Coronavirus restrictions force Grand Central to suspend all train services
Britain’s open-access passenger operator, Grand Central, will temporarily suspend all its train services from the end of Friday 3 April 2020, as coronavirus restrictions continue to affect passenger numbers.
York-based operator, Grand Central, which runs services between Sunderland, Bradford and London Kings Cross, said the measures were ‘necessary but temporary’ and it anticipated services would cease for an initial two months. The company operates under an ‘Open-Access’ business model and does not receive support from the government.
Grand Central’s decision follows in the footsteps of another British open-access operator, Hull Trains, which temporarily suspended all its train services on 30 March 2020.
Grand Central Managing Director, Richard McClean, said: “So far we have offered a rail service, under a reduced timetable, in order to keep key-workers moving at a time of crisis. This comes with all the costs of running a train service, while bringing no ticket revenue to our business.
“This situation is unsustainable and, following several days of discussion with the Department for Transport (DfT), we have no alternative but to suspend our services.
“We have also paused, until early 2021, the preparations for our new Blackpool to London Euston services, and the launch of our planned extra daily trains on Grand Central’s Sunderland to Kings Cross route.”
Richard said Grand Central had held talks with the three main rail unions to ensure the best possible outcome for staff during the hibernation and that the company would make full use of the government’s furlough scheme.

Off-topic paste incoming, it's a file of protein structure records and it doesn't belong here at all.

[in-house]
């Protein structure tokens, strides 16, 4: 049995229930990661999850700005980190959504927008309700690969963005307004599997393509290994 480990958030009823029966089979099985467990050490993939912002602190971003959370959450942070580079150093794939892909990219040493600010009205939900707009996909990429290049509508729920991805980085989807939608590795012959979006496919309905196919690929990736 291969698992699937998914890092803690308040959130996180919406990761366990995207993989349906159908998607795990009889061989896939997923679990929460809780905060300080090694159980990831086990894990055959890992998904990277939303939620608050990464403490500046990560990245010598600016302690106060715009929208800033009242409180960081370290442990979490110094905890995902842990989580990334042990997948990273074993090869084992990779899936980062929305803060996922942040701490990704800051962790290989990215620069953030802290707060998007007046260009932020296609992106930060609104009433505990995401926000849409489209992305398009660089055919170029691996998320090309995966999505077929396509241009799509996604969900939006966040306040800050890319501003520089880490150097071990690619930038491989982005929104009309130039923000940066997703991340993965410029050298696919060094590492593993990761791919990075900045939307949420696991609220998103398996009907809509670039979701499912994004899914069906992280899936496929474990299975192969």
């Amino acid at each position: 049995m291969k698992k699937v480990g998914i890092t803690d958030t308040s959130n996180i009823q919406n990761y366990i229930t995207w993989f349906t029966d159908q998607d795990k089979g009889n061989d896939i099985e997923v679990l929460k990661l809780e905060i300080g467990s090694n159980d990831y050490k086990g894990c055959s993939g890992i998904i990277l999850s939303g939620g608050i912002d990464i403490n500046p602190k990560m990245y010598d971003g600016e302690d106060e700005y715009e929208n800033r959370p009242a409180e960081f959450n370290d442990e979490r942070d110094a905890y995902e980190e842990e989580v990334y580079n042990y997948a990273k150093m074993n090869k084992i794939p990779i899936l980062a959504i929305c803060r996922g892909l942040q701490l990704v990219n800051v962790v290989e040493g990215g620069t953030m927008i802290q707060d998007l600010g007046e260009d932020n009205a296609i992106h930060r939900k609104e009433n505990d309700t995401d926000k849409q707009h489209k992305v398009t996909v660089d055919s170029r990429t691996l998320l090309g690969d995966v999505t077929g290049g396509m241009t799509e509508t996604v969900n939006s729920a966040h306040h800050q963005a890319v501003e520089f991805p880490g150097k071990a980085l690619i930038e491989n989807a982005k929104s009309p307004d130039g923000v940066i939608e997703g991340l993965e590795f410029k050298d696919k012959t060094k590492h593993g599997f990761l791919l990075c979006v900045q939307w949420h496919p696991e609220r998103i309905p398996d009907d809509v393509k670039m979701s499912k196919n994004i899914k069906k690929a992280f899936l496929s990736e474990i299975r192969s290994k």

Richard continued: “A skeleton team will continue working to ensure Grand Central is ready to resume services as a thriving train operator, serving communities across the country, once restrictions ease. We recognise this will be disappointing news and we know how many people rely on our services and we thank all our customers for their fantastic support and understanding.”
Richard also recognised the efforts of Grand Central staff, whom he said had proved ‘professional, understanding and supportive throughout this situation’. “I emphasise that while these measures are necessary now, we are planning for them to be temporary,” he said. “Grand Central enters this new chapter from a strong position. My team and I will do everything we can to get Grand Central back on track once restrictions are lifted.”
The business has been a rail industry success story since it was founded in 2007, initially running services between Sunderland and London Kings Cross. In 2010, it began services between Bradford and London. Grand Central has been part of Arriva since 2011.